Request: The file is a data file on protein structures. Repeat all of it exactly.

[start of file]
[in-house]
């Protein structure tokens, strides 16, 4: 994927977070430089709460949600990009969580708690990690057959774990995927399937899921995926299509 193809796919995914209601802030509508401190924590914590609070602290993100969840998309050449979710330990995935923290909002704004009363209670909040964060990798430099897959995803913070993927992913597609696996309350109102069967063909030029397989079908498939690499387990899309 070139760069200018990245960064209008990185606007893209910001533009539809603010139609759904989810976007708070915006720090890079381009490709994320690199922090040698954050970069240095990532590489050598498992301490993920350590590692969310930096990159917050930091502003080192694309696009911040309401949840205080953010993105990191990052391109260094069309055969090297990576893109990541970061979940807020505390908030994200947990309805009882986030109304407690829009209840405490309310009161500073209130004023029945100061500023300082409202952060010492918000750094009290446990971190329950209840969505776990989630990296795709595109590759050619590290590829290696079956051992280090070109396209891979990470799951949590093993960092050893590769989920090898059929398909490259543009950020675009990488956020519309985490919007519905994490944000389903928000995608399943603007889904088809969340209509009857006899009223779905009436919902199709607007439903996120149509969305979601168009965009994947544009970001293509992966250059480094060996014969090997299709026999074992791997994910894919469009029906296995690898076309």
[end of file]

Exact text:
[in-house]
């Protein structure tokens, strides 16, 4: 994927977070430089709460949600990009969580708690990690057959774990995927399937899921995926299509 193809796919995914209601802030509508401190924590914590609070602290993100969840998309050449979710330990995935923290909002704004009363209670909040964060990798430099897959995803913070993927992913597609696996309350109102069967063909030029397989079908498939690499387990899309 070139760069200018990245960064209008990185606007893209910001533009539809603010139609759904989810976007708070915006720090890079381009490709994320690199922090040698954050970069240095990532590489050598498992301490993920350590590692969310930096990159917050930091502003080192694309696009911040309401949840205080953010993105990191990052391109260094069309055969090297990576893109990541970061979940807020505390908030994200947990309805009882986030109304407690829009209840405490309310009161500073209130004023029945100061500023300082409202952060010492918000750094009290446990971190329950209840969505776990989630990296795709595109590759050619590290590829290696079956051992280090070109396209891979990470799951949590093993960092050893590769989920090898059929398909490259543009950020675009990488956020519309985490919007519905994490944000389903928000995608399943603007889904088809969340209509009857006899009223779905009436919902199709607007439903996120149509969305979601168009965009994947544009970001293509992966250059480094060996014969090997299709026999074992791997994910894919469009029906296995690898076309």